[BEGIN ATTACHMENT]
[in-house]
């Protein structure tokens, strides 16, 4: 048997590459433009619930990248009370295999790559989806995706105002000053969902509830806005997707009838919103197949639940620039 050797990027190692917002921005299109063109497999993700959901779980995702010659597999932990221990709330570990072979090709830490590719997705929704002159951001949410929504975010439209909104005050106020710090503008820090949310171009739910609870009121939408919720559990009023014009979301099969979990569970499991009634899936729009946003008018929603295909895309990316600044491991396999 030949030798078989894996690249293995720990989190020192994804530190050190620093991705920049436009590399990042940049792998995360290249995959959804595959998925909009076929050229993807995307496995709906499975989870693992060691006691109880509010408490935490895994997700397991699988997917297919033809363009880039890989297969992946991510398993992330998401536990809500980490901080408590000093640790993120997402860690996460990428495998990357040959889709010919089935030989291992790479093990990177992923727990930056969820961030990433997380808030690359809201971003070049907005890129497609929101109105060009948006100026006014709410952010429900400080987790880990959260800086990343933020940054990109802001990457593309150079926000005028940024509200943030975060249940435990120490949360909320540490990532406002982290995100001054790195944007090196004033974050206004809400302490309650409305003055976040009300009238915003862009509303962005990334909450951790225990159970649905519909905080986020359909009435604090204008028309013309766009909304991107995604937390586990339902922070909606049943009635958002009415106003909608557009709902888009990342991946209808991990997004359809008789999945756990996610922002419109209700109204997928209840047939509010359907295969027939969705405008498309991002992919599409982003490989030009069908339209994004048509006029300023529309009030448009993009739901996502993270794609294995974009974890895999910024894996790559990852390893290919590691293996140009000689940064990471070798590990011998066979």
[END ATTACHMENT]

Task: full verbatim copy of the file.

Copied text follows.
[in-house]
């Protein structure tokens, strides 16, 4: 048997590459433009619930990248009370295999790559989806995706105002000053969902509830806005997707009838919103197949639940620039 050797990027190692917002921005299109063109497999993700959901779980995702010659597999932990221990709330570990072979090709830490590719997705929704002159951001949410929504975010439209909104005050106020710090503008820090949310171009739910609870009121939408919720559990009023014009979301099969979990569970499991009634899936729009946003008018929603295909895309990316600044491991396999 030949030798078989894996690249293995720990989190020192994804530190050190620093991705920049436009590399990042940049792998995360290249995959959804595959998925909009076929050229993807995307496995709906499975989870693992060691006691109880509010408490935490895994997700397991699988997917297919033809363009880039890989297969992946991510398993992330998401536990809500980490901080408590000093640790993120997402860690996460990428495998990357040959889709010919089935030989291992790479093990990177992923727990930056969820961030990433997380808030690359809201971003070049907005890129497609929101109105060009948006100026006014709410952010429900400080987790880990959260800086990343933020940054990109802001990457593309150079926000005028940024509200943030975060249940435990120490949360909320540490990532406002982290995100001054790195944007090196004033974050206004809400302490309650409305003055976040009300009238915003862009509303962005990334909450951790225990159970649905519909905080986020359909009435604090204008028309013309766009909304991107995604937390586990339902922070909606049943009635958002009415106003909608557009709902888009990342991946209808991990997004359809008789999945756990996610922002419109209700109204997928209840047939509010359907295969027939969705405008498309991002992919599409982003490989030009069908339209994004048509006029300023529309009030448009993009739901996502993270794609294995974009974890895999910024894996790559990852390893290919590691293996140009000689940064990471070798590990011998066979």